Because while the compounding pressures on agriculture are increasing, the resources aren’t necessarily keeping up. A recent poll from the American Farm Bureau Federation shows that 46% of farmers and farmworkers said it’s difficult to access a therapist or counselor in their community. AFBF is urging Congress to fund $10 million for the Farm and Ranch Stress Assistance Network, the level authorized in the 2018 Farm Bill.

The AFBF poll backs up what our Farm Progress editors see, in that 91% of farmers and farmworkers said financial issues impact farmers’ mental health. Nearly as many (88%) said farm or business problems impact mental health, and 87% pointed to fear of losing the farm. Other factors included stress, weather, the economy, isolation and social stigma. None of this is surprising.

Still, farmers think those in agriculture are the least likely to have problems with mental health, compared to people in rural communities, their state, suburban communities, urban communities and the nation. According to the poll, rural adults are more likely to say mental health is a major problem in urban (53%) and suburban communities (41%) than rural communities (38%).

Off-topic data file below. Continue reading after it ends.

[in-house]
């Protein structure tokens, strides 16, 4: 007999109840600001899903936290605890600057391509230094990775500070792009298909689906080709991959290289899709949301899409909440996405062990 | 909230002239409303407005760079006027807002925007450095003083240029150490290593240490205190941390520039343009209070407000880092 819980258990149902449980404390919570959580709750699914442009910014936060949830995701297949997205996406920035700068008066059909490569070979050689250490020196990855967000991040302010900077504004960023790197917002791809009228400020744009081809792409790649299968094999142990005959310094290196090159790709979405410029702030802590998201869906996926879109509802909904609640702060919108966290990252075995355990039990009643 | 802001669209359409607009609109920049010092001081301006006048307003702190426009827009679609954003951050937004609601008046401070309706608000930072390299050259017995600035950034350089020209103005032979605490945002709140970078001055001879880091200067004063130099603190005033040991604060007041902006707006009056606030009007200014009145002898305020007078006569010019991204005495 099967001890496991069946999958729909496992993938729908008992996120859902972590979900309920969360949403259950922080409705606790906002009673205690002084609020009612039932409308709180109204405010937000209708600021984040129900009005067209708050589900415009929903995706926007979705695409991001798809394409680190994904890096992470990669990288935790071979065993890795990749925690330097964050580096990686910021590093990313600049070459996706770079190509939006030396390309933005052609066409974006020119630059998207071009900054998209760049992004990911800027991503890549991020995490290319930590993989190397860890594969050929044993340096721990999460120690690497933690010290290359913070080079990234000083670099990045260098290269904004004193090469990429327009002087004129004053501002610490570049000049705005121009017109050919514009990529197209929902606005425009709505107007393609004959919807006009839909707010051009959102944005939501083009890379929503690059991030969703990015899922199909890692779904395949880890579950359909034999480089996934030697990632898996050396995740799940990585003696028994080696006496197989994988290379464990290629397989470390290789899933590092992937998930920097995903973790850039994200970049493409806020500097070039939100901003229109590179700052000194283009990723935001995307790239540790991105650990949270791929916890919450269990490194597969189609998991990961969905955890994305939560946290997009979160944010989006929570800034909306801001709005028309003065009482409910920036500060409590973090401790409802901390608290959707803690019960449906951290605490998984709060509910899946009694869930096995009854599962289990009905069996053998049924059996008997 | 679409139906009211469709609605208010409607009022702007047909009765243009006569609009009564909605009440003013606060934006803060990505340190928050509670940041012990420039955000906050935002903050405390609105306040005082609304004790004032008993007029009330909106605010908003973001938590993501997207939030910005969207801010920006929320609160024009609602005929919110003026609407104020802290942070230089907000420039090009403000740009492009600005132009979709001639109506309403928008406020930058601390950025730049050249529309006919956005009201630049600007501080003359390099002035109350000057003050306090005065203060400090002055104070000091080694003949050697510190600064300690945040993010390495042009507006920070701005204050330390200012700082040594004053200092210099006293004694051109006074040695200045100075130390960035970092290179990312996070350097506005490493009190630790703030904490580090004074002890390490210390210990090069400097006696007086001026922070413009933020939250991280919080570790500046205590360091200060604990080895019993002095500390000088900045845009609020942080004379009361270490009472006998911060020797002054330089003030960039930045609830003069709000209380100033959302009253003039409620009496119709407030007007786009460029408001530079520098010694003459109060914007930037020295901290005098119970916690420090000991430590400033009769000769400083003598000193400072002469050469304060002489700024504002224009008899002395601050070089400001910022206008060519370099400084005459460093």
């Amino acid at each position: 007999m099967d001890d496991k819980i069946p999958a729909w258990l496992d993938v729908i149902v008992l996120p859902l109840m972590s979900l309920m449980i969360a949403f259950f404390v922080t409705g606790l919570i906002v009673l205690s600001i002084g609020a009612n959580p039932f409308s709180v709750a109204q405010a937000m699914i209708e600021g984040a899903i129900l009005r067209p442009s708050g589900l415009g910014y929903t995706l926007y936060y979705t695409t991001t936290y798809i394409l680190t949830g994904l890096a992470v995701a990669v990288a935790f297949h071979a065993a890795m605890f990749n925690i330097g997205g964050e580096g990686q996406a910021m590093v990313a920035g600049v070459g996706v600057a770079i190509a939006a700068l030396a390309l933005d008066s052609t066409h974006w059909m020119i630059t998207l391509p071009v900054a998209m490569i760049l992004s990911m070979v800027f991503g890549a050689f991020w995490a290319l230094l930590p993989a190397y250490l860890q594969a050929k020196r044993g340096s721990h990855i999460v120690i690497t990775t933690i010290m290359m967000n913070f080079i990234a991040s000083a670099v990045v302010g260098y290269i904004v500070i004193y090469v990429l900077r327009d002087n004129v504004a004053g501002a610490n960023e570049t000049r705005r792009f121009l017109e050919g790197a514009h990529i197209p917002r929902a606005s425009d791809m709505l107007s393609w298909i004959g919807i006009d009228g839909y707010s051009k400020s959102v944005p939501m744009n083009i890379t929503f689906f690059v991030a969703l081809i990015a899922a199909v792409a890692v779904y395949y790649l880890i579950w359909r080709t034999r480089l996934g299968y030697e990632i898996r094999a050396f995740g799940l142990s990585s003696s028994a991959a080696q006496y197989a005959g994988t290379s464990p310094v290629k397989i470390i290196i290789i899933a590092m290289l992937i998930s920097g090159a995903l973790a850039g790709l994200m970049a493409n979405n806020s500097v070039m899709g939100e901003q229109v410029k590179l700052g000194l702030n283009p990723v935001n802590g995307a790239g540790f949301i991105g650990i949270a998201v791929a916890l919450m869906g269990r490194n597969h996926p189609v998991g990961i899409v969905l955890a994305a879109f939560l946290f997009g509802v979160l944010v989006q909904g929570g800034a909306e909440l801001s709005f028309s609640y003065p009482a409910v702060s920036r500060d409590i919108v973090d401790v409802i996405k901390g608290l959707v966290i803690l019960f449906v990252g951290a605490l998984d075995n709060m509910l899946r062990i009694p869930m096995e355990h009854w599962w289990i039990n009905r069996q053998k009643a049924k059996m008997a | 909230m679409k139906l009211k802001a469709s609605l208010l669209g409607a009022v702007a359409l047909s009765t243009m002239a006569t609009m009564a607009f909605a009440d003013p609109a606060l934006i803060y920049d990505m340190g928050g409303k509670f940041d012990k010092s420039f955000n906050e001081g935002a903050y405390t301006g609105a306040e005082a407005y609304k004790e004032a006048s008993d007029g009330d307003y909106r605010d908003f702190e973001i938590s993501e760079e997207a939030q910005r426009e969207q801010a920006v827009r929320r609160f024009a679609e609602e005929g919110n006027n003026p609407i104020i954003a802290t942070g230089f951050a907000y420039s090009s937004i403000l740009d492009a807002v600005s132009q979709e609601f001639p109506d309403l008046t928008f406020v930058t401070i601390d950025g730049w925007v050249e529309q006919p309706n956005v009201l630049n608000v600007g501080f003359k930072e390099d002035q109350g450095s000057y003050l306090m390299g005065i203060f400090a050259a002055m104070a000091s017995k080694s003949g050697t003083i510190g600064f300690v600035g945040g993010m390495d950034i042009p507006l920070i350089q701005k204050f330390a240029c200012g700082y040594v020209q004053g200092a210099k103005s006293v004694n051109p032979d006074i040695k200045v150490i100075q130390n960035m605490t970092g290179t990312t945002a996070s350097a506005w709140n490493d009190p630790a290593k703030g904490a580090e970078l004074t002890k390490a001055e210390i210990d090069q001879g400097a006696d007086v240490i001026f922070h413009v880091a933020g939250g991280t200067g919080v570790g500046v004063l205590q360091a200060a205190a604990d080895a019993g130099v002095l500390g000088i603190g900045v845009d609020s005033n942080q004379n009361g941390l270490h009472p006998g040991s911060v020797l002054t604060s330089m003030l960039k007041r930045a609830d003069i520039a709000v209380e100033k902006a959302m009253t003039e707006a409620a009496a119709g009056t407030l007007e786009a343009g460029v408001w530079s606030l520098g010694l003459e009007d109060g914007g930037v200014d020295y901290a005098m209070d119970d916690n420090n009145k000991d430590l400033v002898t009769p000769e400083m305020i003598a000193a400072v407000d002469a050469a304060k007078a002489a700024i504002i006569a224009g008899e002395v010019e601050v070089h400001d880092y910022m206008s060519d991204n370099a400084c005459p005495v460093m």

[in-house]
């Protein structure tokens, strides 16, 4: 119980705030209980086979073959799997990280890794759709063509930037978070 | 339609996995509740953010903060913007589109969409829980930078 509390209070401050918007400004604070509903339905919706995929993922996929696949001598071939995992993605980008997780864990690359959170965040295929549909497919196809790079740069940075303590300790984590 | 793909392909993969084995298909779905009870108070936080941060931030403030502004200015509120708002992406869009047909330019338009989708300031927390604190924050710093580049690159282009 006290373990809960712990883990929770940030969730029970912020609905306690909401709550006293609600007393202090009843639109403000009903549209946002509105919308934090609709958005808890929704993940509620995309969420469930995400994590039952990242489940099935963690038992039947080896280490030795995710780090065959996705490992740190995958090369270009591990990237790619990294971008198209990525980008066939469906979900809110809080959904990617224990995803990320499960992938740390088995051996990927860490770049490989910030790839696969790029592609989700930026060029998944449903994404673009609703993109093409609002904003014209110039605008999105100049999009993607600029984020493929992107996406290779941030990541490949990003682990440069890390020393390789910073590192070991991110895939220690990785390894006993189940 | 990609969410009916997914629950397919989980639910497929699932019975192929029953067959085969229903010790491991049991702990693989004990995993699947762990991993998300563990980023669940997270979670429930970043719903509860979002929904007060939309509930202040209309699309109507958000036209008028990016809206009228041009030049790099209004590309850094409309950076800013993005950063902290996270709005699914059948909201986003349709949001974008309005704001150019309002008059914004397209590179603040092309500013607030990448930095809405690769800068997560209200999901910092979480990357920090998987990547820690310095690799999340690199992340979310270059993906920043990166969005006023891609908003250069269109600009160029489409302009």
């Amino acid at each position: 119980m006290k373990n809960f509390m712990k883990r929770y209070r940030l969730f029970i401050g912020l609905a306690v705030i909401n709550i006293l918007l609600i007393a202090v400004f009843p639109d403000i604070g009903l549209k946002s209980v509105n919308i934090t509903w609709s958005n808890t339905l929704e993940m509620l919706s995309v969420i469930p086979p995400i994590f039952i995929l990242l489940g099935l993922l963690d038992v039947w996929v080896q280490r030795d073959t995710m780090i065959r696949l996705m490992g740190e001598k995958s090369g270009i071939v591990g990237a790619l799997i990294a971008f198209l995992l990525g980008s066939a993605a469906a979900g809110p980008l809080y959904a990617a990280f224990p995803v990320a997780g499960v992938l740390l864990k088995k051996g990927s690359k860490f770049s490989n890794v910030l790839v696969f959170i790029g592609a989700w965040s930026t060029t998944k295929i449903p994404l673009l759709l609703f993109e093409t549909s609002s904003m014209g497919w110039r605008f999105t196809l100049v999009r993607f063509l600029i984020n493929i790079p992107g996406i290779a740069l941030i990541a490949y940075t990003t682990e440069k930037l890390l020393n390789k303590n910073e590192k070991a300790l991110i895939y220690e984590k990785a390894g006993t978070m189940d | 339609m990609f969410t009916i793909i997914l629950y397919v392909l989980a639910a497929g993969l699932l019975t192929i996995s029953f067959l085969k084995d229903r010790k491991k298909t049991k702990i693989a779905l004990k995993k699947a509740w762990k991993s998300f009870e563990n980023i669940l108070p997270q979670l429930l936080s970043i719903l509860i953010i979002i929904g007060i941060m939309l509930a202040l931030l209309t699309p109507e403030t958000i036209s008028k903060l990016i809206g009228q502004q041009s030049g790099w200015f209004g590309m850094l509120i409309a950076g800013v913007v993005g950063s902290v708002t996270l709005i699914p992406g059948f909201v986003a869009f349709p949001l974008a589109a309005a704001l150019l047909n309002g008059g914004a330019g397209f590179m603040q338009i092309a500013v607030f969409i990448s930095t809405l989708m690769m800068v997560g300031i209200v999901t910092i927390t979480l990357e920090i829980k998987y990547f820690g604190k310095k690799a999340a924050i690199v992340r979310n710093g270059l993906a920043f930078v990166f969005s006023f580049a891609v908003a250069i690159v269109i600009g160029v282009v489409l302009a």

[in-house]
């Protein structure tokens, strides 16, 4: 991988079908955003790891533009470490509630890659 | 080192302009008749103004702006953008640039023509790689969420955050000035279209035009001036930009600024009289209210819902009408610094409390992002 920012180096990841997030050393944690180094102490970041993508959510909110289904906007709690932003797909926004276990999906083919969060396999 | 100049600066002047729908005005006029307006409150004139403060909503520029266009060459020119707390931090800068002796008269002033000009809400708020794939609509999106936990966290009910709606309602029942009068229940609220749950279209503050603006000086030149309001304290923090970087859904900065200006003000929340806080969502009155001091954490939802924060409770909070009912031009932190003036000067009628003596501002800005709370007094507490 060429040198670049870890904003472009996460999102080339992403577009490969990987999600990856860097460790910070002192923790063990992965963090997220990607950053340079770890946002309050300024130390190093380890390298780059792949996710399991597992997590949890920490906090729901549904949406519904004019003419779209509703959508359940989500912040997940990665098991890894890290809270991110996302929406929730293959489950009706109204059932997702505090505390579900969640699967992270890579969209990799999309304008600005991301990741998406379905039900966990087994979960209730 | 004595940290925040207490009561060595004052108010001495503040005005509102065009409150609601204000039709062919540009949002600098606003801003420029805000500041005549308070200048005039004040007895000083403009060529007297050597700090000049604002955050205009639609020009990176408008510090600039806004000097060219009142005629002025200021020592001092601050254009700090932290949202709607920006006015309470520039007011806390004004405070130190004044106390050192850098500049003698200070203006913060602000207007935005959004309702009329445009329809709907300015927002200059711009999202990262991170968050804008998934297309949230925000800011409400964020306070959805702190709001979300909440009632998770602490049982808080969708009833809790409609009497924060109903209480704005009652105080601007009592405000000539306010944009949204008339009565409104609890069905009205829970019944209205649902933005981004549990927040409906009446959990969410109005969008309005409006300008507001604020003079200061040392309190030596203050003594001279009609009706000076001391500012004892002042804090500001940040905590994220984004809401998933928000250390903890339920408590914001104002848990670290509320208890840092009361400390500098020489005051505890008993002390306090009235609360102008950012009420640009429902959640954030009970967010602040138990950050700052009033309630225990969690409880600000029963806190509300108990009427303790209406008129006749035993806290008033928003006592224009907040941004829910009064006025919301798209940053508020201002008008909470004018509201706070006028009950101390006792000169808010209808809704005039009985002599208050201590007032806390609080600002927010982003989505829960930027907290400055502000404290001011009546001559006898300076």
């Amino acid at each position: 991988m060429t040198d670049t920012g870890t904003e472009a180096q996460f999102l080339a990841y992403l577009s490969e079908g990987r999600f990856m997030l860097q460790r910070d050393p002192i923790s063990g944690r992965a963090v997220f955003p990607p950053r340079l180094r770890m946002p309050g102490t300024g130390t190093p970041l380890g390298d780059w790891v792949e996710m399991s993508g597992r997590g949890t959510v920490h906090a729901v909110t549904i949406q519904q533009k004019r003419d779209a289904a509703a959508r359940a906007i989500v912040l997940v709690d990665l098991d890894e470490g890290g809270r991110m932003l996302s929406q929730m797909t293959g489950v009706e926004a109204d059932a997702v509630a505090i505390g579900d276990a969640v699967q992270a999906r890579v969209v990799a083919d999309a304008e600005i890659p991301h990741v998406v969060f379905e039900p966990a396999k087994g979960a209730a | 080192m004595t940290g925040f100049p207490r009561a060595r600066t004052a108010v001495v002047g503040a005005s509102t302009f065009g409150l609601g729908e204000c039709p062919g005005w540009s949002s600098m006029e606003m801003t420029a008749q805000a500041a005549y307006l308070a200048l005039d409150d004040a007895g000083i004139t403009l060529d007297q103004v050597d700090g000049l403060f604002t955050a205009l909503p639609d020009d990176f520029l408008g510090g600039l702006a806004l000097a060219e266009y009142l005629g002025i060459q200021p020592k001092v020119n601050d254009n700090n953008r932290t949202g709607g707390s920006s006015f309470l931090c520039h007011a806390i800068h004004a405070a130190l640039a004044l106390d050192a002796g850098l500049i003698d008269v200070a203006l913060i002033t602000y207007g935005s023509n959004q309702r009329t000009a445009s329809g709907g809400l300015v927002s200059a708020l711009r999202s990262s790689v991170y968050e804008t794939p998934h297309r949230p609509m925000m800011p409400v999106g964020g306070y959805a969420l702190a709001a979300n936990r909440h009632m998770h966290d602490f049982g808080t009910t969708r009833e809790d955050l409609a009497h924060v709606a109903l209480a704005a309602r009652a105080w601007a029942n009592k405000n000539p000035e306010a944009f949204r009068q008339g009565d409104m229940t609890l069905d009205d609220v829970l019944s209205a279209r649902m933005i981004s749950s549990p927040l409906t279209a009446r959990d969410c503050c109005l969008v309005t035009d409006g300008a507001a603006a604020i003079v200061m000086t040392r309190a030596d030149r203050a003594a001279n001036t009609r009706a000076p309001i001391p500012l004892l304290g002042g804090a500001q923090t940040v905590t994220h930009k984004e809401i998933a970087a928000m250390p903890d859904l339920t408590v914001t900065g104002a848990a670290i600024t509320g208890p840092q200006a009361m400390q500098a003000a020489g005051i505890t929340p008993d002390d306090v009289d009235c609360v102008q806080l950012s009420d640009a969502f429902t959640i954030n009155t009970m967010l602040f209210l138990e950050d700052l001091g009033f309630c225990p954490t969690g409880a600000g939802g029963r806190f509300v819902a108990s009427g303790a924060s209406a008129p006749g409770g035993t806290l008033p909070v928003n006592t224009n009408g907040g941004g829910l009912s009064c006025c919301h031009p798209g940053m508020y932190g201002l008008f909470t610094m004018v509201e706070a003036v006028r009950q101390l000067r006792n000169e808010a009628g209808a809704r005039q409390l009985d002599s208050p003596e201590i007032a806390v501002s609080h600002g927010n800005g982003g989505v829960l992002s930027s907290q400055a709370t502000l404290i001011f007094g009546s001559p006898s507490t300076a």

Yet, the survey also found that more than half of all rural adults have either personally sought care or have a family member who has sought care for a mental health condition.

What does it all mean? I think we know we have a problem, but we don’t always want to talk about it. It’s somehow easier to be stoic and say, “I’m fine,” than to have a deep and real conversation about how we’re feeling. And there’s a certain amount of stigma involved. In the survey, nearly 60% of farmers and farmworkers believed their community and friends attach at least a fair amount of stigma to those who seek mental health help. Large majorities of rural Americans polled agreed that cost, social stigma and embarrassment would make it harder for them to seek help or treatment.